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Evelyn Educates Group

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Shirley Price
Shirley Price

The potential side effects of tea tree oil on skin and through inhalation:


Tea tree oil is an essential oil that comes from the leaves of the Melaleuca alternifolia plant, native to Australia. It has gained popularity in recent years as a natural antiseptic and antimicrobial agent, used topically for skin conditions and as a cleansing agent.

However, tea tree oil is very potent and can cause adverse reactions in some individuals if not used properly. This article explores the side effects of tea tree oil, particularly when used on the skin and inhaled.

Tea Tree Oil Side Effects on Skin

Dermal contact is the most common way tea tree oil is used. But inappropriate or excessive use carries risks:

Skin Irritation

Tea tree oil has the potential to irritate skin. Reactions may include:

  • Redness

  • Dryness

  • Itching

  • Burning or stinging sensations

Irritation often results from using tea tree oil undiluted or in high concentrations. Always dilute it in a carrier oil before applying topically. Patch testing on a small area of skin can check for irritation before wider application. Avoid using if any irritation occurs.

Allergic Contact Dermatitis

Some people may develop an allergic rash in response to topical tea tree oil, known as allergic contact dermatitis. This manifests as red, itchy and inflamed skin. It occurs due to sensitization to components of tea tree oil. Allergy testing can confirm tea tree oil as a cause. Discontinue use if an allergic reaction develops.

Hormonal Effects

Research in vitro shows components in tea tree oil can mimic estrogen and disrupt hormones. There is limited evidence this occurs with topical use in real-world settings. But people with hormone-sensitive conditions like endometriosis may still wish to exercise caution.

Increased Absorption of Toxins

Applying tea tree oil right before or after using a topical steroid cream may increase absorption of the steroid into the body. Only use tea tree oil and topical steroids separately. Tea tree oil should also not be applied to skin immediately after shaving.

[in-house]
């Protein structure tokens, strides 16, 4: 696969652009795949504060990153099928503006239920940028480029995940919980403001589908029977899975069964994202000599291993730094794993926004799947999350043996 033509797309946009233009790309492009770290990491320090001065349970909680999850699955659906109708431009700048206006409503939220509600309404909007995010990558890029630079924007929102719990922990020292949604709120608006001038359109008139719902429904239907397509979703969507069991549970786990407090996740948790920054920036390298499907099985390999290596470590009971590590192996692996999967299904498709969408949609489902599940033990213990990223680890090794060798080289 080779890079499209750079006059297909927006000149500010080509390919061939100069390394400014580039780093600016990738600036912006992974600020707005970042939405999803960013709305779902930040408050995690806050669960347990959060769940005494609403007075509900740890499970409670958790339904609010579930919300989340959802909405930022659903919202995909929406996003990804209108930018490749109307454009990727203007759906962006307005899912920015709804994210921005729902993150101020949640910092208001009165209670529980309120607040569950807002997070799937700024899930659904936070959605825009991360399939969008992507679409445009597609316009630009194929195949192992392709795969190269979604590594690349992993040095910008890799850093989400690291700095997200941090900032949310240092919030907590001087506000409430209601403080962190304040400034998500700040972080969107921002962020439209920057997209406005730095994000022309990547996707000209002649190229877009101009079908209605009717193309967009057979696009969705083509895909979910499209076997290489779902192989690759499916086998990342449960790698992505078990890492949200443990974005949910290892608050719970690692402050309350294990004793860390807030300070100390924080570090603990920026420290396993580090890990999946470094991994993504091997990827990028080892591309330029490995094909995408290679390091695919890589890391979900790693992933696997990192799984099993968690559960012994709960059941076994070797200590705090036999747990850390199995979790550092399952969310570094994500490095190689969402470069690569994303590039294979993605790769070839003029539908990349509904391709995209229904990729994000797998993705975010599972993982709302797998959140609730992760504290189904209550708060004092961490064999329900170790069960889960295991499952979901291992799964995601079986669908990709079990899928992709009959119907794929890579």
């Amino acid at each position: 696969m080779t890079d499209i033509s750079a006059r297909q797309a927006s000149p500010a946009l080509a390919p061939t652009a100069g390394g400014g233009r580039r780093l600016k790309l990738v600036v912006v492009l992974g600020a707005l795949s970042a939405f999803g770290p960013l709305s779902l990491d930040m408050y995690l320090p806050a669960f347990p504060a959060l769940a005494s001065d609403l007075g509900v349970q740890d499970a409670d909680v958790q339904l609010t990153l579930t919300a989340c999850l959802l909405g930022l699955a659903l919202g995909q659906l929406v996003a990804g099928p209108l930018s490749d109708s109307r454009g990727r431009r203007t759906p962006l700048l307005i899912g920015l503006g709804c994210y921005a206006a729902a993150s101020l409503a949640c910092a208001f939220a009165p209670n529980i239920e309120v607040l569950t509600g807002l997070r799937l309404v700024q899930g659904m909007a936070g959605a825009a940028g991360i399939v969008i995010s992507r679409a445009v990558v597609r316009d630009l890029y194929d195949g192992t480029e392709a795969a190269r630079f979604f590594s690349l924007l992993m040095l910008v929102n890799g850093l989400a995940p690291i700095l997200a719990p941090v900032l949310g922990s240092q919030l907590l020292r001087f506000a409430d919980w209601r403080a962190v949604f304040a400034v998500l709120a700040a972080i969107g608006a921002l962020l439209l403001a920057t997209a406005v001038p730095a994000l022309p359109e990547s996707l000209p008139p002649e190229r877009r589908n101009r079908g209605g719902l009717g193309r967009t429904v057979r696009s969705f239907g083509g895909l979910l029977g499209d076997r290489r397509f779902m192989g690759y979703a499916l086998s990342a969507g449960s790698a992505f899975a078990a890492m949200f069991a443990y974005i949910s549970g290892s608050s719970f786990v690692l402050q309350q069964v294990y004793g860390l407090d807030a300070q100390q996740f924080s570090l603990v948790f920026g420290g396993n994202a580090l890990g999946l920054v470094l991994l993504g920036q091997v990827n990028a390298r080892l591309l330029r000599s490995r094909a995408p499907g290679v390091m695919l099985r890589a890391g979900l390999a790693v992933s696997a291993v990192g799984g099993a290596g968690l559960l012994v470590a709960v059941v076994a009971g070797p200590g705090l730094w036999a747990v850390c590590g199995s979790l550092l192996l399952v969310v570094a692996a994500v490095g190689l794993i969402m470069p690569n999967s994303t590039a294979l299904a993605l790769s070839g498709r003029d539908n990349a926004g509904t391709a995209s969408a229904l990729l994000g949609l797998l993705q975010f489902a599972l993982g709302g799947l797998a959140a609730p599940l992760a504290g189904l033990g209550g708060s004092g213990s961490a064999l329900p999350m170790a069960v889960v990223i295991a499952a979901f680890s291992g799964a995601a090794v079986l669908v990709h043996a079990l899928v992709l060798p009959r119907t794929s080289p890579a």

Eye Damage

Getting tea tree oil in the eyes may damage the cornea. Use extreme care when applying near the eyes and avoid contact with the eye itself.

Ingestion Through Skin

Evidence suggests tea tree oil can be absorbed into the bloodstream via topical use, especially if used over large areas. Absorption may cause effects like hormone changes, although this remains scientifically uncertain.

Avoid excessive use of tea tree oil as a precaution.

To reduce the risk of skin reactions, always dilute tea tree oil in a carrier oil and use topically for limited periods. Children and infants may be more susceptible to side effects, so extra care is needed.

Side Effects of Inhaling Tea Tree Oil

Inhalation of tea tree oil, such as through steam inhalation, also carries some risks:

Skin Irritation

Breathing in tea tree oil may cause or worsen skin irritation. It is best avoided for steam inhalation by those with inflammatory skin conditions like eczema or psoriasis (6).

Lung Irritation

Inhaling diffused tea tree oil can potentially cause irritation and inflammation of the lining of the lungs and airways. Use for short periods and at low concentrations in diffusers (7).

Worsened Asthma

One clinical trial found inhaled tea tree oil worsened airway restriction in boys with asthma. Its antimicrobial action may alter airway microbes and cause airway changes. Those with asthma may wish to avoid inhalation (8).

Hormone Effects

Like with skin exposure, inhaling tea tree oil could theoretically disrupt hormone balance. This risk remains scientifically uncertain but should be considered by those with hormonal conditions (3).

Toxicity if Ingested

There are reports of toxicity occurring after ingesting tea tree oil. Using it in diffusers can add the risk of accidental ingestion, especially by children. Diffuse safely out of reach and only for limited periods (9).

Allergic Reactions

Inhaled tea tree oil may cause allergic reactions like nasal congestion, sneezing, coughing, facial pressure and skin flushing. Discontinue use if such reactions develop (10).

Essential oil toxicity can also occur if absorbed into the body via inhalation. Do not inhale tea tree oil for prolonged periods. Seek medical care if any strong reactions occur.

Safe Use of Tea Tree Oil

When used carefully, most people can use tea tree oil safely. Follow these tips to reduce the risk of adverse effects:

  • Always dilute in a carrier oil before skin application and use for limited periods.

  • Avoid use if pregnant, breastfeeding or on young children due to lack of safety research.

  • Test on a small patch of skin first and watch closely for irritation.

  • Use low steam concentrations, properly ventilate and limit inhalation time.

  • Keep away from the nose, eyes and mouth. Seek medical care if accidental ingestion.

  • Stop use immediately if any negative reactions occur.

  • Consult a doctor before use on those with asthma, allergies, skin conditions or hormone disorders.


Tea tree oil provides topical antibacterial and anti-inflammatory benefits when used prudently. But it can also cause unwanted skin reactions, respiratory effects and systemic absorption when overused. Employ proper safety practices like dilution and skin testing to unlock its benefits while minimizing side effects. Also, consult a doctor for guidance tailored to your unique health status and risks.













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